Brendon Small – Galaktikon II: Become The Storm (Album Review)

Galaktikon slide - Brendon Small - Galaktikon II: Become The Storm (Album Review)

Brendon Small – Galaktikon II: Become The Storm (Album Review)

BrendonSmall2017 creditJimDonnelly rsz - Brendon Small - Galaktikon II: Become The Storm (Album Review)After a five year absence, Brendon Small’s sequel to 2012 solo debut Galaktikon finally sees the light of day on Friday, August 25, 2017. Small, famed for both his Adult Swim series Home Movies and Metalocalypse has his second album set for arrival just a month shy of the 10th anniversary of his vaunted 2007 Dethklok work, The Dethalbum. So will this new effort become as much as a fan-favorite as previous works? 

Set for release via Megaforce Records and BS Records, Brendon Small’s Galaktikon II: Become the Storm follows the space theme of the previous album, but this time touching basis on a new theme: war. The initial storyline of the first Galaktikon followed the story of a divorce and the eventual rescue of the hero’s ex-wife on good terms. This sequel is subsequently heavier and darker with a more arching plot line of galactic war through its highs and lows. Co-Produced by Rock/Metal specialist Ulrich Wild, Galaktikon II: Become the Storm also features Small’s signature guitar and vocals, along with Dethklok members Bryan Beller’s return on bass, and Gene Hogan’s drums/percussion works. 

Eleven tracks in total, the album itself is a journey instrumentally while also lyrically mastered to tell the tale of war. Each song has its own unique sound with emphasis on harmonic and melodic work. As a Metal album, the listener is also privy to Small and Co.’s killer technical work. The technical work, though subtler than the harmonics and melodics, helps build upon the dark and gritty fantasy world Small has crafted. 

Opening the album “Some Days are for Dying” comes on heavy and finishes just the same. It is guttural, fast-paced, and energizing, serving as a perfect opener. Directly after, “Icarus Six Sixty Six” is just as heavy but also highly melodic. One of the best songs of this collection, it weaves together a sense of hopeful hopelessness in between overlapping growls and chanting chorus lines. Next, “The Agenda” creeps in softly and then loudly with pounding drums as well as hypnotic chord sweeps. It is a plot heavy song which urges the listener to “follow the agenda” so no one gets hurt. Why? Well, it helps set the scene for the mission at hand. With aquatic instrumentals signifying a song change, “The Ocean Galaktik” slowly impedes. With a more Grunge and classic Heavy Metal sound, it signals the beginning of battle with its dissonant and dark, ominous tones. 

Completely the opposite, “My Name is Murder” storms in on bleeding bass line and pounding drums. Small’s growly vocals mixed in with the instrumentation create the scene of what sounds like a brutal death to many encased in a headbanger tempo. This song’s tempo is upbeat and murderous, but most of all, it is fun to listen to! Back to the galactic sound aesthetic followed by a powerful guitar, “Become the Storm” comes in. Partially named after the album, the track seems to embrace the storm. That said, it is a Heavy Metal ballad format that emphasizes becoming the storm is the only way to win. 

Moving along, “Nightmare” dances its way up and down the scales, and with more focus on vocals along with guitar harmony, the plot thickens through the nightmare that is happening as told by Power Metal. This is before “Could This Be the End” sweeps as an ode to the last stand of the protagonist of the story. With a very Metal core focus on tempo and song structure, “Could This Be the End” begs the question of the end being nigh, while hopeful and melancholic guitar, bass, and drum tell the listener that this is not the end at all.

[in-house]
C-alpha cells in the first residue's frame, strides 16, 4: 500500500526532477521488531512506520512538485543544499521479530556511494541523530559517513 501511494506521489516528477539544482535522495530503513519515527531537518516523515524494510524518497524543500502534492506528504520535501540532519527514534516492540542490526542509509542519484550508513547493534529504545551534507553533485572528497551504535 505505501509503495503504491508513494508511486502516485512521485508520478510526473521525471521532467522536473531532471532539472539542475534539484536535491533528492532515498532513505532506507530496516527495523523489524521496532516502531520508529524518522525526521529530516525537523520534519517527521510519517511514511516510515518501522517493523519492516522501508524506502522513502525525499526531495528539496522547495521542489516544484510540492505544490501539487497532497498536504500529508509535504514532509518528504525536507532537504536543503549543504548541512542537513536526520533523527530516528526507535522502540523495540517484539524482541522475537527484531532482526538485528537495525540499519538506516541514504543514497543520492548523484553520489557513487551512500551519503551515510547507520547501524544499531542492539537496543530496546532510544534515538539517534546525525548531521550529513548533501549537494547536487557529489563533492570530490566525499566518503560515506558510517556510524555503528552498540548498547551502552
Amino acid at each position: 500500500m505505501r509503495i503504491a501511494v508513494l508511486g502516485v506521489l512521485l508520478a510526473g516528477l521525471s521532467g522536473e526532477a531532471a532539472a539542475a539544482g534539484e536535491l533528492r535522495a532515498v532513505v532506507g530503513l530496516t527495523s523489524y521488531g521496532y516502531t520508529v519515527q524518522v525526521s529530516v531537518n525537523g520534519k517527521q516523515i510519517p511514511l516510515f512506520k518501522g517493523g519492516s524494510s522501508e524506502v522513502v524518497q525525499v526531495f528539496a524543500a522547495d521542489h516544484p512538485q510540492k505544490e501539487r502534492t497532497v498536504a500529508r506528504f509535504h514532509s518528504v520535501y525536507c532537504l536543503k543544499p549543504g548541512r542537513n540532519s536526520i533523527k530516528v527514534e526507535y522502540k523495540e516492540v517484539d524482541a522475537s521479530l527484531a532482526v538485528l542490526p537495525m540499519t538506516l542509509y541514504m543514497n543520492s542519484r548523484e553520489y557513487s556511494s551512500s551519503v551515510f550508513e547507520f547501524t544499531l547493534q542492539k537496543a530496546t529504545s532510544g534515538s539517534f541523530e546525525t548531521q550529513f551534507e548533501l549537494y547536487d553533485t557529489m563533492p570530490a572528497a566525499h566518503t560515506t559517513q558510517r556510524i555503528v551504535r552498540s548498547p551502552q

On the other side of the coin, “To Kill a God” brings the listener to a tale of the defeat of a God- quite possibly the villain behind it all. It is a powerful instrumental piece that tells of the final battle before victory as “Exitus” comes in waves. Literally meaning death, “Exitus” tells the story of a grisly demise with dueling guitars and intense drumming. This leads to the final chapter, “Rebuilding a Planet,” which bursts onto the scene vibrantly with victorious tones and guitar. Another instrumentally focused cut, the victors of the galactic war seem to be rebuilding and carrying on in their glories.

Overall, Brendon Small’s Galaktikon II: Become the Storm is jam-packed with compelling material. It transcends genre, tells a story, and has some pretty incredible melodic and harmonic work. Furthermore, the interval changes and focus on different Metal genres keeps the album fresh and interesting. For these reasons, Crypticrock gives Brendon Small’s Galaktikon II: Become the Storm 4 out of 5 stars. 

Galaktikon2 3000X3000 - Brendon Small - Galaktikon II: Become The Storm (Album Review)

Like the in-depth, diverse coverage of Cryptic Rock? Help us in support to keep the magazine going strong for years to come with a small donation.

Recommended For You

Avatar
Megan Dovico
[email protected]

Megan is a Production Coordinator full-time, and a writer for both her own comedy channel, screenplays, and short stories. She fell into music journalism by accident, but stays because she loves it. Among many things, she is interested in conspiracies, aliens, mythology, the occult, and Horror films.

1Comment
  • Avatar
    Phillip Malerich
    Posted at 17:19h, 25 August Reply

    The vinyl version of the album has a different track order, and apparently Small has communicated that the vinyl order is the way to hear the true story of Become the Storm.
    I’m currently giving this album a second listen using that track order and there’s a noticeable shift in tone and flow. I definitely recommend giving it a shot.

Post A Comment

Show Buttons
Hide Buttons